Cheers for the heads up. So I should ideally get a lot of travelling done while I have my university holidays left?
To quote the Churchill dog..."oooooooooooohhhhhhhhh yes!"
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Skwee
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(Original post by graemematt)
To quote the Churchill dog..."oooooooooooohhhhhhhhh yes!"
I now have that image/sound stuck in my head...
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junior.doctor
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I finished FY2 and am currently abroad working in a small rural hospital in subsaharan Africa. Perfectly possible, and best decision I ever made.
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theatrical
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(Original post by purplefrog)
Firstly, I'd be mega keen in doing a taught masters (for a year) in something like health policy/law/ethics just purely for academia's sake
Does UCL not offer taught masters programmes as an intercalation between your penultimate and final year? We can do this at Manchester and many people do. Might be easier to do it this way than take a year out post ST/CT1.
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purplefrog
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(Original post by theatrical)
Does UCL not offer taught masters programmes as an intercalation between your penultimate and final year? We can do this at Manchester and many people do. Might be easier to do it this way than take a year out post ST/CT1.
Not too sure on that to be honest. Because we have compulsory intercalation after year two, which is at a bachelor's level.

I know other medschools which let you intercalate later allow for some subjects to be intercalated as masters as you've studied that much. I think it's Keele and a few others which has a medical law masters available for intercalation, but they want Y4 medics onwards. I guess it's something for me to enquire about, but I think it's unlikely.
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Revenged
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Of course you are allowed. FY2 is the perfect time to take a year out and ~ 1 in 4 people do so. people go abroad, locum for a year, boost their CV, take time out to do research.

DO IT !
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nombo
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Thanks everybody! Would it put you at a disadvantage if you went on maternity leave post FY2, as it doesn't add to your CV? Just wondering. And after FY2, what happens? What is ST? Sorry, is there a link for this?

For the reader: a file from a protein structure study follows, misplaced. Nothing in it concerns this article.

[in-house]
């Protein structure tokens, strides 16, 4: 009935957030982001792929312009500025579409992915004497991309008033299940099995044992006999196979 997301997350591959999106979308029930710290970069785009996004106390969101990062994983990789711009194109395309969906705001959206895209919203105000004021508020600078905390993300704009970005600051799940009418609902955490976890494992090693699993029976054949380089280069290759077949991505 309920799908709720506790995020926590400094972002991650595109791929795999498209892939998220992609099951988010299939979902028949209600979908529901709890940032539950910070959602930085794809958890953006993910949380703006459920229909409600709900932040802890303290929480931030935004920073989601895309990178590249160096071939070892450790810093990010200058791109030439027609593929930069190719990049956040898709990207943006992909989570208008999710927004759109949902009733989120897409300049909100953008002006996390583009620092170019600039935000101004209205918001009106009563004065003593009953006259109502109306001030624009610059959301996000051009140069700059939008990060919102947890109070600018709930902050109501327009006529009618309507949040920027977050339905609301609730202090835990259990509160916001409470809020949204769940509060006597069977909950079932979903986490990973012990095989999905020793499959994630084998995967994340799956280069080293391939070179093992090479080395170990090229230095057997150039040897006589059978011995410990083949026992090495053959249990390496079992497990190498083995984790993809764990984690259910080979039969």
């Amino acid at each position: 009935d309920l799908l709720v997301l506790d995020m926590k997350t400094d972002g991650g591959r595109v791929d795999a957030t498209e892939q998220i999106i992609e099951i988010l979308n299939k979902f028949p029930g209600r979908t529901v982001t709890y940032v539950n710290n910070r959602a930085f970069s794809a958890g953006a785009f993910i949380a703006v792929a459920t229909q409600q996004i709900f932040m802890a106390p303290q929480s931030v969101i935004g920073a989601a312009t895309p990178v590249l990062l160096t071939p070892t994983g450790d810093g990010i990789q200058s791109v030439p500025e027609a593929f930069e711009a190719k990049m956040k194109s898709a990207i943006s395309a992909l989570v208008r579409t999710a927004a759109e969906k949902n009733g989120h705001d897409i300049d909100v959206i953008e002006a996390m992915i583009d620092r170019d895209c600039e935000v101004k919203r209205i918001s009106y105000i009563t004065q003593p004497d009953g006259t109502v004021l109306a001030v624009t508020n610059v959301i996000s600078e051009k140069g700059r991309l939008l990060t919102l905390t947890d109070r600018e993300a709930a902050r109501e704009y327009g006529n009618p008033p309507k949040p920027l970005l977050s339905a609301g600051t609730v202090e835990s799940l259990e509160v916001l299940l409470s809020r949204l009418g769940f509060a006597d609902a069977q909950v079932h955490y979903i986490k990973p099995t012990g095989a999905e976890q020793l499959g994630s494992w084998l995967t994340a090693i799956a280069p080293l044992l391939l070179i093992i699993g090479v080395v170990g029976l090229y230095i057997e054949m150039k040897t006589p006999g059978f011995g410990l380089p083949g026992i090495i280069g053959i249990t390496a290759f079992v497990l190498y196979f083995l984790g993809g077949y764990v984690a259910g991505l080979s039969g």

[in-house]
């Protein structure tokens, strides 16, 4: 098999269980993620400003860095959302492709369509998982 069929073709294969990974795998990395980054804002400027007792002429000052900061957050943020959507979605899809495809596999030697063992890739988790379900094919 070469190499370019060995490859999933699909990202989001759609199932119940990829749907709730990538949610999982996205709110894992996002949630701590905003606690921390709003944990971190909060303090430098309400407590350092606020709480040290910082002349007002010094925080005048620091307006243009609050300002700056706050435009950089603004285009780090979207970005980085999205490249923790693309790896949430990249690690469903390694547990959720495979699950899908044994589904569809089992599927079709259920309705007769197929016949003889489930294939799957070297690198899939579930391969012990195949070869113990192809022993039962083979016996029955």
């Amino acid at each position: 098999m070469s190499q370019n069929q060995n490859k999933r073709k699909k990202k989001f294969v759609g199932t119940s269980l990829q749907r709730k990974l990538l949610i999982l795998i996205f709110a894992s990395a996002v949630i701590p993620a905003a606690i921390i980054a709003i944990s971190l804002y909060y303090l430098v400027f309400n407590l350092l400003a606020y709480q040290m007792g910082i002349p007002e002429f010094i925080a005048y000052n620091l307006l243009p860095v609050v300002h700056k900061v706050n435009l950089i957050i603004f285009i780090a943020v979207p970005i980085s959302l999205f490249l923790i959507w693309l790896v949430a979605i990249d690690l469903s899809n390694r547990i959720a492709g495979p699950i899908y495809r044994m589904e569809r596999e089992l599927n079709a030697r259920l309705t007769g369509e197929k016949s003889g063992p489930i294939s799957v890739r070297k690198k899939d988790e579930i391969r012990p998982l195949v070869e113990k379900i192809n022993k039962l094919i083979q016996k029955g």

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Helenia
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(Original post by nombo)
Thanks everybody! Would it put you at a disadvantage if you went on maternity leave post FY2, as it doesn't add to your CV? Just wondering. And after FY2, what happens? What is ST? Sorry, is there a link for this?
http://www.mmc.nhs.uk/ explains the standard training progression in the UK - ST stands for specialty trainee.

You can go on mat leave at any time, you'd have to time it pretty perfectly in order to be able to start it at the end of FY2! You would need to make sure you kept up with everything that needs to be done for specialty applications, and if you were in the middle of a training programme you'd obviously need to take time out and then restart where you left off. In terms of maternity pay though, it's better if you take it while you're in a continuous contract with the NHS, rather than at the end of a year when you'd technically not be employed by them.
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purplefrog
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(Original post by Helenia)
http://www.mmc.nhs.uk/ explains the standard training progression in the UK - ST stands for specialty trainee.

You can go on mat leave at any time, you'd have to time it pretty perfectly in order to be able to start it at the end of FY2! You would need to make sure you kept up with everything that needs to be done for specialty applications, and if you were in the middle of a training programme you'd obviously need to take time out and then restart where you left off. In terms of maternity pay though, it's better if you take it while you're in a continuous contract with the NHS, rather than at the end of a year when you'd technically not be employed by them.